in W. H. Emory, Rep. U.S. Mex. Bound. 2(1): 189. 1859.
Herbs, annual, with slender taproot. Stems erect, 15–60 cm, usually glabrous, rarely puberulent. Leaves opposite; stipules distinct, divided into 3–4 subulate-filiform divisions, 0.4–1.6 mm, usually glabrous, rarely puberulent; petiole 0.5–2.5 mm, glabrous; blade usually linear, rarely to narrowly elliptic, 10–40(–60) × 0.5–2.5 mm, base symmetric, attenuate, margins serrulate, often revolute, apex acute, surfaces usually glabrous, rarely puberulent; obscurely pinnately veined. Cyathia solitary at nodes or in small, cymose clusters at branch tips; peduncle 1.2–8.1 mm. Involucre obconic, 1.7–2.4 × 1.5–2.1 mm, glabrous; glands 4, greenish yellow to slightly pink, circular to oblong, 0.4–0.5 × 0.4–0.6 mm; appendages white to pink, obovoid, circular, flabellate, or oblong, 0.8–2.9 × 1–2.8 mm, distal margin entire. Staminate flowers 25–35. Pistillate flowers: ovary glabrous; styles 0.8–1.4 mm, 2-fid entire length. Capsules oblate, 2.2–2.5 × 2.7–3.1 mm, glabrous; columella 1.8–2.1 mm. Seeds light gray to light brown, ovoid, slightly 4-angled in cross section, 1.6–2 × 1.3–1.7 mm, with 2 or 3 well-developed transverse ridges.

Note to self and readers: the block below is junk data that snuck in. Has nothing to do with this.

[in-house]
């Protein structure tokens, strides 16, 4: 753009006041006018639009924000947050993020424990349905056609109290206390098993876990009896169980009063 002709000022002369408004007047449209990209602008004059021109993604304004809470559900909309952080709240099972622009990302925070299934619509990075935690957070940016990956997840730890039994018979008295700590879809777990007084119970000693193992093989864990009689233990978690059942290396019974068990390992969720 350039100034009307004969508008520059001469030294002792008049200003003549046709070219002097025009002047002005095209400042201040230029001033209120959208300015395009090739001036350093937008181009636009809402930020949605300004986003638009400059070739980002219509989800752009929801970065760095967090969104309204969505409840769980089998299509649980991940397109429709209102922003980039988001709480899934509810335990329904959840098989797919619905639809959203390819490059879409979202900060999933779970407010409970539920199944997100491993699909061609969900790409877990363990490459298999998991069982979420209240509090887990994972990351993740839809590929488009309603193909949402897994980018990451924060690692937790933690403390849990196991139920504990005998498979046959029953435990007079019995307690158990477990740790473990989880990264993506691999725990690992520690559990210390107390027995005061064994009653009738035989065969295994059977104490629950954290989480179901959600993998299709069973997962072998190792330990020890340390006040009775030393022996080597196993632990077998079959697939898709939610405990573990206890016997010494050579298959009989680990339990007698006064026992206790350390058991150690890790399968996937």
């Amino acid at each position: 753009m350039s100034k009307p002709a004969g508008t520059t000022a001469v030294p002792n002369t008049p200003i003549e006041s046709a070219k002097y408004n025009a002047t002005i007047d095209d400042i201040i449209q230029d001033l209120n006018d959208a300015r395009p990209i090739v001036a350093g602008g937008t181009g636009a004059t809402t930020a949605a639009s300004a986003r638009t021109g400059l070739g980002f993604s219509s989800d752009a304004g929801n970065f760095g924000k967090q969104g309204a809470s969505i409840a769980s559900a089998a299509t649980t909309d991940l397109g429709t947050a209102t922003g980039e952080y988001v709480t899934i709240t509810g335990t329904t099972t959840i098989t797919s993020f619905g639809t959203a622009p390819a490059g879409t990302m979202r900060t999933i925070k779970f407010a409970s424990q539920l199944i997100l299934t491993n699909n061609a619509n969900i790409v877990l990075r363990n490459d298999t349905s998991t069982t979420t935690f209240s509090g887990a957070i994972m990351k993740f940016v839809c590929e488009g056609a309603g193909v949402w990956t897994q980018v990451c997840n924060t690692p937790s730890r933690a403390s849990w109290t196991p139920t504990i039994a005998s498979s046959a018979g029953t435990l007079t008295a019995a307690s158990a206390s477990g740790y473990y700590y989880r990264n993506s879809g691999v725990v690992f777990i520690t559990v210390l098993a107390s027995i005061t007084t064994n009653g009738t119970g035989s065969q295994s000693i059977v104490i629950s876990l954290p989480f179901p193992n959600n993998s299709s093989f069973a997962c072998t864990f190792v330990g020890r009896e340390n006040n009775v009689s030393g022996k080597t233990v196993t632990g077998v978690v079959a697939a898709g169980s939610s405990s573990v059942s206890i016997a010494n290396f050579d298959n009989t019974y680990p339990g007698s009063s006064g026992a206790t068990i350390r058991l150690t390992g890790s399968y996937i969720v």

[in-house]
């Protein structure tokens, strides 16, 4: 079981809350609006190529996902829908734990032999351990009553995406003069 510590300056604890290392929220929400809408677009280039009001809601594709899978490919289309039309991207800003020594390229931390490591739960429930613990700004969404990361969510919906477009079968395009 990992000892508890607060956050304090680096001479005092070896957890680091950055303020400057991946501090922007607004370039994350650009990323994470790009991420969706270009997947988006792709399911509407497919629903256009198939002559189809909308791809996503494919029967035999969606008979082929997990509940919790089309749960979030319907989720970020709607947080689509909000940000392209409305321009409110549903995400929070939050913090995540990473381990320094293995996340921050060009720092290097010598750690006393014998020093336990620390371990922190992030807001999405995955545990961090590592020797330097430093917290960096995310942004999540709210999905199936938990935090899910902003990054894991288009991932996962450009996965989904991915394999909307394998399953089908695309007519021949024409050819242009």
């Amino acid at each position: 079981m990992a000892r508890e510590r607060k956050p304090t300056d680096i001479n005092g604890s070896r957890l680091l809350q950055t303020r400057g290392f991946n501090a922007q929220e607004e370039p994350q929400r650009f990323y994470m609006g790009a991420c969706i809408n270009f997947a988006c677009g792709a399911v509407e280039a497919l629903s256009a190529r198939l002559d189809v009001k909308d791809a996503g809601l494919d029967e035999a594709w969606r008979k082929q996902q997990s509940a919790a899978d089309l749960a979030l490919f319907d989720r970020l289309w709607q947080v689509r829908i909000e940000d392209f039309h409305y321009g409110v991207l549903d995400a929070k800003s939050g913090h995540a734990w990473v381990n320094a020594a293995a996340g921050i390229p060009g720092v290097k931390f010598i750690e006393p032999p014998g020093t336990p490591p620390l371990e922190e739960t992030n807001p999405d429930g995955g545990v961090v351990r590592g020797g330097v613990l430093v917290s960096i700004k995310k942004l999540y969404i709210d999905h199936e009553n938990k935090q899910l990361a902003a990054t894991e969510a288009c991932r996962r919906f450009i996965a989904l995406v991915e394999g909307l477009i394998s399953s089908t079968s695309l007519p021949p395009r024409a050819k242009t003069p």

Phenology: Flowering and fruiting summer–late fall.
Habitat: Sandy flats, gravelly washes, rocky hillsides, talus slopes, desert scrub, desert grasslands, mesquite woodlands, rarely oak woodlands.
Elevation: 600–1300 m.
Ariz., Mexico (Sinaloa, Sonora).
Euphorbia florida is known in the flora area from Coconino County south to the Mexican border